Gavin Mortimer

For France, the World Cup is about more than just football

For France, the World Cup is about more than just football
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These are challenging times for Emmanuel Macron. Kim Jong-Un has supplanted him as Donald Trump's Best Friend Forever and he's angered the Italians with clumsy comments about their handling of the migrant crisis. Thank goodness, then, that Kylian Mbappé has recovered from an ankle injury and is fit for France's World Cup opener today against Australia.

Every president and prime minister would love their boys to win the World Cup but for Macron a victory inspired by Mbappé would be particularly timely. What political capital! Endless photo opportunities and references about the football team mirroring the new diverse, dynamic and blossoming France.

Mbappé is, for Macron, the figurehead of this French squad. The 19-year-old embodies the values that Macron is promoting to the young kids in the inner-cities of Paris, Marseille and Toulouse. Yes, talent matters, but not as much as diligence and determination. In February Mbappé was invited to the Élysée Palace to discuss with Macron and George Weah, the ex-footballer-turned-president of Liberia, how best to develop football in Africa.

Mbappé inherited his formidable work ethic from his Cameroonian dad and his Algerian mother. They both love sport and taught their son the importance of putting the team before the individual - an ethos one hasn't always associated with French football.

"The French team has shone when it is united," Macron told Mbappé and the rest of the squad when he dined with them at the start of the month. "But when egos have emerged, when there have been rifts, it didn’t work out so well."

That's something of an understatement. Macron will be praying there isn't a repeat of 2010 when France's World Cup adventure descended into farce with defeats on the field and disputes off it, with factions allegedly forming along racial and religious lines.

The enmity reflected the presidency of the time, the brash and disorderly reign of Nicolas Sarkozy, who unlike Macron, isn't a genuine football fan. Macron is as passionate about the sport as Jacques Chirac was during his twelve years as president.

Three years into Chirac's presidency France won the 1998 World Cup, beating Brazil 3-0 on home soil, with a team described as 'black-blanc-beur'. In fact only Zinedine Zidane, the team's best player, was a 'beur', a French colloquialism for people of North African origin.

Many in France hailed the the team's triumph as a turning point in the country's intercommunity relations.  Pascal Boniface, an influential writer and social commentator said it marked the start of a 'a new Enlightenment'.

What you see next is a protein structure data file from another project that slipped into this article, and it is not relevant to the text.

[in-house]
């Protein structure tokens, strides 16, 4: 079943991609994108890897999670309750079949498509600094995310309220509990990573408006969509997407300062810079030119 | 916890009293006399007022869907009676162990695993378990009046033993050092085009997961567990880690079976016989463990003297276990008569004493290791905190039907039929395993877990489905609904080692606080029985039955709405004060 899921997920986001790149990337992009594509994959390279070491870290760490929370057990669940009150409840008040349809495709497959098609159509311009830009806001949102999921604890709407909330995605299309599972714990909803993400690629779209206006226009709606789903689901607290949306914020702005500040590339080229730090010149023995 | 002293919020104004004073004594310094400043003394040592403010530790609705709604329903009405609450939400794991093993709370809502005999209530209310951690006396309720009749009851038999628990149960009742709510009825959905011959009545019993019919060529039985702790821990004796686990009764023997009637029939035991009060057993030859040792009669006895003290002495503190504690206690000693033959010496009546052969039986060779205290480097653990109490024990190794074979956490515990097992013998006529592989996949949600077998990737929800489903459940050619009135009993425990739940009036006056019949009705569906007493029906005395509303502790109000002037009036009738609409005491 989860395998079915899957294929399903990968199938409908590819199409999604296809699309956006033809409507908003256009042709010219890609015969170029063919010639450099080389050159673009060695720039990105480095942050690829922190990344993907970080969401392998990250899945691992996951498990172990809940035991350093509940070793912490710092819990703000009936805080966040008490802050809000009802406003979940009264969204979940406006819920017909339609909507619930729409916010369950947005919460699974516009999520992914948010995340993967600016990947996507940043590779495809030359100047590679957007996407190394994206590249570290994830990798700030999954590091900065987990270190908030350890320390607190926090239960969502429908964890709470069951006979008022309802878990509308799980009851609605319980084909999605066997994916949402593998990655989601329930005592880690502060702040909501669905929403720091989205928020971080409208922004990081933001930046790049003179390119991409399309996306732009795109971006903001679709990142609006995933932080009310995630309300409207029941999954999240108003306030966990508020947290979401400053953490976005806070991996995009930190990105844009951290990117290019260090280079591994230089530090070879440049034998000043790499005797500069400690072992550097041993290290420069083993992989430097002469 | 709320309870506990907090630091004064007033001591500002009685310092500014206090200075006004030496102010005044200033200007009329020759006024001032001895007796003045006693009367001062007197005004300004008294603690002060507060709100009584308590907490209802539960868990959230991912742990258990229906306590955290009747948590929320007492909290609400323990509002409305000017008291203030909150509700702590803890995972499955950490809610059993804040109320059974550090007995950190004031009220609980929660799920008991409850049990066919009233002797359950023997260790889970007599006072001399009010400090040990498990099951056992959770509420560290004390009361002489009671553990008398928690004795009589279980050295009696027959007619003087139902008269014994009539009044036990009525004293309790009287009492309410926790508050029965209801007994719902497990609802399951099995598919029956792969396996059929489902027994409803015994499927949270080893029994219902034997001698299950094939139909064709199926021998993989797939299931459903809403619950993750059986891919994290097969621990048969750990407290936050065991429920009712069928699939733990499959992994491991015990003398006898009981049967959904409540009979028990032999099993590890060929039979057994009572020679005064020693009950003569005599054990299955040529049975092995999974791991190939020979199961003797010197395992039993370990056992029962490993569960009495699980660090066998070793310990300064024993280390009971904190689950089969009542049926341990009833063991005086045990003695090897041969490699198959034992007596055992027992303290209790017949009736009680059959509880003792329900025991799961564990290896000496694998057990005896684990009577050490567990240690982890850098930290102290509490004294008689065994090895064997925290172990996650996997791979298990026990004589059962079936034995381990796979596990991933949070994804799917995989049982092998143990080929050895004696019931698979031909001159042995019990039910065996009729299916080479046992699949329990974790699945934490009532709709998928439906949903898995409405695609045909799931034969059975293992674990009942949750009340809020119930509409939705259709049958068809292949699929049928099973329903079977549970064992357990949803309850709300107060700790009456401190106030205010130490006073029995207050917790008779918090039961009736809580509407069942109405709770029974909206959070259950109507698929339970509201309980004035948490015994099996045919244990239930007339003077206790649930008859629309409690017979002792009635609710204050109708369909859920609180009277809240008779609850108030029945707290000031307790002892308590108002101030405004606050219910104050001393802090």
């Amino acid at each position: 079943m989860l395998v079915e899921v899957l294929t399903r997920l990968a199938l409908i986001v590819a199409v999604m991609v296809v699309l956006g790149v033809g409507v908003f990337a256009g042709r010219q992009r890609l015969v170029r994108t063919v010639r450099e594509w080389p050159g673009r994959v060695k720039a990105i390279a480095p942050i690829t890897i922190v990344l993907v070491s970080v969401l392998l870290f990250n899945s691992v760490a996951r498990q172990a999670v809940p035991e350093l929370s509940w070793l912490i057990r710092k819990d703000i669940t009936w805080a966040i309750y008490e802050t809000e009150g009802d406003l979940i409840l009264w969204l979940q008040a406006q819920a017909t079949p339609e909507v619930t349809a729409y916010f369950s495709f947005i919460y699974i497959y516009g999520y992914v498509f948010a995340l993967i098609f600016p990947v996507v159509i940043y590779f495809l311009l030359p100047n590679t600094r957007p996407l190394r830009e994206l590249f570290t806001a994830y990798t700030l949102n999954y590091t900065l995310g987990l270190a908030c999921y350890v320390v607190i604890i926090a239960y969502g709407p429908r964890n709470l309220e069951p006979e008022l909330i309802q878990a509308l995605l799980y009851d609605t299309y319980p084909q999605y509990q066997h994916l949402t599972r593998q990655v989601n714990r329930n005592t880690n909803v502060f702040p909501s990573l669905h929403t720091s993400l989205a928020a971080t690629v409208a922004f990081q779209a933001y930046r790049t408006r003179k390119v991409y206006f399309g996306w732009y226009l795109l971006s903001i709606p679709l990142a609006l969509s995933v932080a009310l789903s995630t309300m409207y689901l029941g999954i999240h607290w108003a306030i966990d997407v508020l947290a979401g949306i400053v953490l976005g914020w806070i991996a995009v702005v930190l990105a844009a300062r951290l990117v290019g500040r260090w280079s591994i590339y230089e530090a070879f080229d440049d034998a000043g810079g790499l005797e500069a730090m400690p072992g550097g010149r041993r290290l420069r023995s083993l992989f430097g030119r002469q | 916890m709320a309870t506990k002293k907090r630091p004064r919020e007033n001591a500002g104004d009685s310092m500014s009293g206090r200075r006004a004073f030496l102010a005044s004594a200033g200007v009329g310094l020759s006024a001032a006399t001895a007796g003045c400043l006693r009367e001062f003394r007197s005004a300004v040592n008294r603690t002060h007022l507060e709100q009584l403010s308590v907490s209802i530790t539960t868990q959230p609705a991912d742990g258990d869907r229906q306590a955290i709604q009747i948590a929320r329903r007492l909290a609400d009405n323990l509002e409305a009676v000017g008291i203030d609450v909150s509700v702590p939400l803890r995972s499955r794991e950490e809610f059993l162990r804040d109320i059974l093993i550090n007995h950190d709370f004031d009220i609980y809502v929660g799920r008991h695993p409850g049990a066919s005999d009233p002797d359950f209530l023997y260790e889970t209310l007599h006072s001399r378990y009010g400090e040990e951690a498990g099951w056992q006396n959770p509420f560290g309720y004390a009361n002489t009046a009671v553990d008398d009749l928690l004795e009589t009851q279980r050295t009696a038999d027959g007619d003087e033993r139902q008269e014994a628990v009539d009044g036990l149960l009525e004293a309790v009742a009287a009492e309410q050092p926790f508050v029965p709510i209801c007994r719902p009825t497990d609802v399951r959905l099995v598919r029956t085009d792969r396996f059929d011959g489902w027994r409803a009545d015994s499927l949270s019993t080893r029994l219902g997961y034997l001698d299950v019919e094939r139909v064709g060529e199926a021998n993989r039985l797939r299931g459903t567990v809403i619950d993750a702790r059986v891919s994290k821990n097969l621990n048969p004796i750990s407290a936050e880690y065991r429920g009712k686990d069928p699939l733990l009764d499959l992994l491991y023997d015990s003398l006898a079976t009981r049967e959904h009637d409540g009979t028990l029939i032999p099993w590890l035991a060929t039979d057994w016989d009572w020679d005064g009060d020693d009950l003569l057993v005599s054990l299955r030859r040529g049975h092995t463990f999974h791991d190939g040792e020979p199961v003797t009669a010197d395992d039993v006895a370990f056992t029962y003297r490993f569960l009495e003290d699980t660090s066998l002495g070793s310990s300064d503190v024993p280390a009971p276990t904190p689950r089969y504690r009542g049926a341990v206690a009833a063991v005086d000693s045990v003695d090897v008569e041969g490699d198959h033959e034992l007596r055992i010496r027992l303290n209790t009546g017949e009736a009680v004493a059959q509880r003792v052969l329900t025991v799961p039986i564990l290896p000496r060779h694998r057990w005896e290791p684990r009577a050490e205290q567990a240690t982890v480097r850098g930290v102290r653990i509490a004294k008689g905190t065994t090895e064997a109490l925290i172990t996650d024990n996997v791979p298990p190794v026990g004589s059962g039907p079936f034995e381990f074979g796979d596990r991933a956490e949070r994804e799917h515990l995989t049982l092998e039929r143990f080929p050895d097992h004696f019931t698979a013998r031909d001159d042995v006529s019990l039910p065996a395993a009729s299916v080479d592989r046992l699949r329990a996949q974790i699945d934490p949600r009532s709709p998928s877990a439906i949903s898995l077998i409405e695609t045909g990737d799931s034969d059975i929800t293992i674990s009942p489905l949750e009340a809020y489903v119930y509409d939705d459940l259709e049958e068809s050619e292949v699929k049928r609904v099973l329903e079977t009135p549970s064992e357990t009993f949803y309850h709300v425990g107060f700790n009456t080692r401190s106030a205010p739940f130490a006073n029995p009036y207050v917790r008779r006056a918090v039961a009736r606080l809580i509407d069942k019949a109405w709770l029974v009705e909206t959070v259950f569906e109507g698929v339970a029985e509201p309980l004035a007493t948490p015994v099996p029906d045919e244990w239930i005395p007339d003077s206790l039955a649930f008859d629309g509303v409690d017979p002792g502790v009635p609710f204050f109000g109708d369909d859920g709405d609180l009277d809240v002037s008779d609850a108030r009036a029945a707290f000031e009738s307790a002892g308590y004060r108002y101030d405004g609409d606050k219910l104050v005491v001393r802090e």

But it didn't, and in the 2002 World Cup France failed to win a game or even score a goal. That was also the year Jean-Marie Le Pen reached the second round of the presidential election, a first for the National Front. Much has been written about the role of the far-right in fracturing the unity fostered by the 1998 triumph. At the time Le Pen had described the squad as "unworthy" representatives of France, a theme to which he returned at the 2006 World Cup when he declared that the country "cannot recognise itself in the national side...maybe the coach exaggerated the proportion of players of colour and should have been a bit more careful".

But that's only half the story. The thread of togetherness was also unpicked by another group of extremists. The 1998 World Cup victory coincided with the arrival in France from Algeria of Salafism, and the hardline Islamic ideology quickly took root on housing estates. Youths of North African origin who should have seen Zidane as an idol were encouraged to regard him as the enemy, a Muslim who had betrayed his heritage by playing for France.

This hostility came to a head in 2001 when France hosted Algeria in a friendly international in Paris, although one would never have known it was a home game from the venomous atmosphere. The game was abandoned in the second-half after a pitch invasion, to the despair of Lilian Thuram, the Guadeloupe-born French player. "People will have to fight to explain that all young black and Algerians are not like those who created the mess on Saturday night," he said. "The Algerian hymn was not booed, there was respect for Algeria. Why did these young people, most of whom were born in France, boo their country's anthem?"

Rancour, failure and division scarred French football in the decade that followed, and as recently as 2011 the then coach of France, Laurent Blanc, was secretly filmed discussing the possibility of introducing quotas into French representative football to limit the number of black and north African players.

This generation is gifted and likeable, and none more so than the well-rounded Mbappé. He grew up in the Parisian suburb of Bondy and they were delighted when he signed for Paris Saint-Germain last year in a €180m transfer from Monaco. To celebrate his return the town council adorned a block of flats with a giant image of Mbappé alongside the words: 'Bondy: town of possibilities'.

The local kids loved it. "It's amazing what he's already achieved,"15-year-old Ismam told a local reporter. "He's a role model we can all dream of following." Emmanuel Macron couldn't have put it better himself.